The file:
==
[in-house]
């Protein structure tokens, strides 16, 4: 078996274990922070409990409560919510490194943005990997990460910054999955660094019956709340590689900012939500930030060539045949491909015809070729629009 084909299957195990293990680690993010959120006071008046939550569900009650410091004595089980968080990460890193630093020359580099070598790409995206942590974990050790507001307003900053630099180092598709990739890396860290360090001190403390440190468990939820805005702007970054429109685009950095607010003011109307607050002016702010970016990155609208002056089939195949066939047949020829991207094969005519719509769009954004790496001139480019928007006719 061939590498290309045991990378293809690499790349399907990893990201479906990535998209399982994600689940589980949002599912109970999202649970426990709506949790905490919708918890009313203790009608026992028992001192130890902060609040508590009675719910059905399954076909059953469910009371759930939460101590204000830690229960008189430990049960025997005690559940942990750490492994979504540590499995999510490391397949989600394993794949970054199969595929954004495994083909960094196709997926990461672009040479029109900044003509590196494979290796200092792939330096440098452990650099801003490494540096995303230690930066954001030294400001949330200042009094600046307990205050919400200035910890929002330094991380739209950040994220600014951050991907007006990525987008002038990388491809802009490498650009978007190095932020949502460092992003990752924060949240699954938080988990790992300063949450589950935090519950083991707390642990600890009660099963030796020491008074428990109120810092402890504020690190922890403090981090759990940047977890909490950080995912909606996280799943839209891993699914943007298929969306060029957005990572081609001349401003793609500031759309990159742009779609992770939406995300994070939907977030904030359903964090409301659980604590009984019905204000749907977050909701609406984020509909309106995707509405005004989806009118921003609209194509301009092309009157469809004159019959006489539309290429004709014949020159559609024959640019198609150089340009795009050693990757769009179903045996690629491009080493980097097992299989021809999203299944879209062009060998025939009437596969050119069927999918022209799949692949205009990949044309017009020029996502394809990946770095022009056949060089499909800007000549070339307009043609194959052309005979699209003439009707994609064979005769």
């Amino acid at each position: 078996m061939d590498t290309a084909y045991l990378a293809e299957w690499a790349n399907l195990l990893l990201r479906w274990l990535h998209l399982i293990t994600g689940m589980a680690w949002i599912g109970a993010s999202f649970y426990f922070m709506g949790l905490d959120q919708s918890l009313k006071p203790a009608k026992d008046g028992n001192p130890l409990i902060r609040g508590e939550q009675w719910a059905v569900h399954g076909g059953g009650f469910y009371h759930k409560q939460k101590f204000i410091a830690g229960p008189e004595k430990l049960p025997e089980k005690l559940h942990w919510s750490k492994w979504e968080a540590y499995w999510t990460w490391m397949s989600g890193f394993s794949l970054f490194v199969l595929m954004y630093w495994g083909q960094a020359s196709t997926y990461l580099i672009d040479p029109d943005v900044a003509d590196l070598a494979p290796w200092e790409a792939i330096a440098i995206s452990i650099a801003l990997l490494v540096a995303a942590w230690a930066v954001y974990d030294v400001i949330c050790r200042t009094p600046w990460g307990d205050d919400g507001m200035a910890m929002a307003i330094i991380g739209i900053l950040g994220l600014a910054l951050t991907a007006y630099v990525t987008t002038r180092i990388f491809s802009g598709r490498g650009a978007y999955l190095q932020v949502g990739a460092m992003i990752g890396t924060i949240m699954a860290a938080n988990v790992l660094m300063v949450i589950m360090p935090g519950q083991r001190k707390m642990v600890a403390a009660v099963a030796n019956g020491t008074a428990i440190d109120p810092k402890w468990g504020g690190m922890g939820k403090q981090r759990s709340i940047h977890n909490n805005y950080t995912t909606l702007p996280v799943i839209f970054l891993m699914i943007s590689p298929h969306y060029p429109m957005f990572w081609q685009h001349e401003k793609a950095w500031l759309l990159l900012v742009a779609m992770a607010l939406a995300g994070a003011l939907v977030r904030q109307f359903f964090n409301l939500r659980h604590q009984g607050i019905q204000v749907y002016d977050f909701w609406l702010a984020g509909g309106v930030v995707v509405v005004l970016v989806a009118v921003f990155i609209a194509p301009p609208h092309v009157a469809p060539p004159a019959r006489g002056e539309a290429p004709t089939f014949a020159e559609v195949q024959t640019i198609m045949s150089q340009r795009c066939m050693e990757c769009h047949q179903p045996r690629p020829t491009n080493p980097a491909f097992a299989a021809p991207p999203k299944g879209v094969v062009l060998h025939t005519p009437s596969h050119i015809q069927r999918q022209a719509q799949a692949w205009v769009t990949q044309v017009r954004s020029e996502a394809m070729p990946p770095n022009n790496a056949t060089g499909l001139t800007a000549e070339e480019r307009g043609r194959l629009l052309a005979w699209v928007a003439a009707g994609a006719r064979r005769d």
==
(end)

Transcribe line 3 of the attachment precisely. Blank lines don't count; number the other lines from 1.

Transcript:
């Amino acid at each position: 078996m061939d590498t290309a084909y045991l990378a293809e299957w690499a790349n399907l195990l990893l990201r479906w274990l990535h998209l399982i293990t994600g689940m589980a680690w949002i599912g109970a993010s999202f649970y426990f922070m709506g949790l905490d959120q919708s918890l009313k006071p203790a009608k026992d008046g028992n001192p130890l409990i902060r609040g508590e939550q009675w719910a059905v569900h399954g076909g059953g009650f469910y009371h759930k409560q939460k101590f204000i410091a830690g229960p008189e004595k430990l049960p025997e089980k005690l559940h942990w919510s750490k492994w979504e968080a540590y499995w999510t990460w490391m397949s989600g890193f394993s794949l970054f490194v199969l595929m954004y630093w495994g083909q960094a020359s196709t997926y990461l580099i672009d040479p029109d943005v900044a003509d590196l070598a494979p290796w200092e790409a792939i330096a440098i995206s452990i650099a801003l990997l490494v540096a995303a942590w230690a930066v954001y974990d030294v400001i949330c050790r200042t009094p600046w990460g307990d205050d919400g507001m200035a910890m929002a307003i330094i991380g739209i900053l950040g994220l600014a910054l951050t991907a007006y630099v990525t987008t002038r180092i990388f491809s802009g598709r490498g650009a978007y999955l190095q932020v949502g990739a460092m992003i990752g890396t924060i949240m699954a860290a938080n988990v790992l660094m300063v949450i589950m360090p935090g519950q083991r001190k707390m642990v600890a403390a009660v099963a030796n019956g020491t008074a428990i440190d109120p810092k402890w468990g504020g690190m922890g939820k403090q981090r759990s709340i940047h977890n909490n805005y950080t995912t909606l702007p996280v799943i839209f970054l891993m699914i943007s590689p298929h969306y060029p429109m957005f990572w081609q685009h001349e401003k793609a950095w500031l759309l990159l900012v742009a779609m992770a607010l939406a995300g994070a003011l939907v977030r904030q109307f359903f964090n409301l939500r659980h604590q009984g607050i019905q204000v749907y002016d977050f909701w609406l702010a984020g509909g309106v930030v995707v509405v005004l970016v989806a009118v921003f990155i609209a194509p301009p609208h092309v009157a469809p060539p004159a019959r006489g002056e539309a290429p004709t089939f014949a020159e559609v195949q024959t640019i198609m045949s150089q340009r795009c066939m050693e990757c769009h047949q179903p045996r690629p020829t491009n080493p980097a491909f097992a299989a021809p991207p999203k299944g879209v094969v062009l060998h025939t005519p009437s596969h050119i015809q069927r999918q022209a719509q799949a692949w205009v769009t990949q044309v017009r954004s020029e996502a394809m070729p990946p770095n022009n790496a056949t060089g499909l001139t800007a000549e070339e480019r307009g043609r194959l629009l052309a005979w699209v928007a003439a009707g994609a006719r064979r005769d």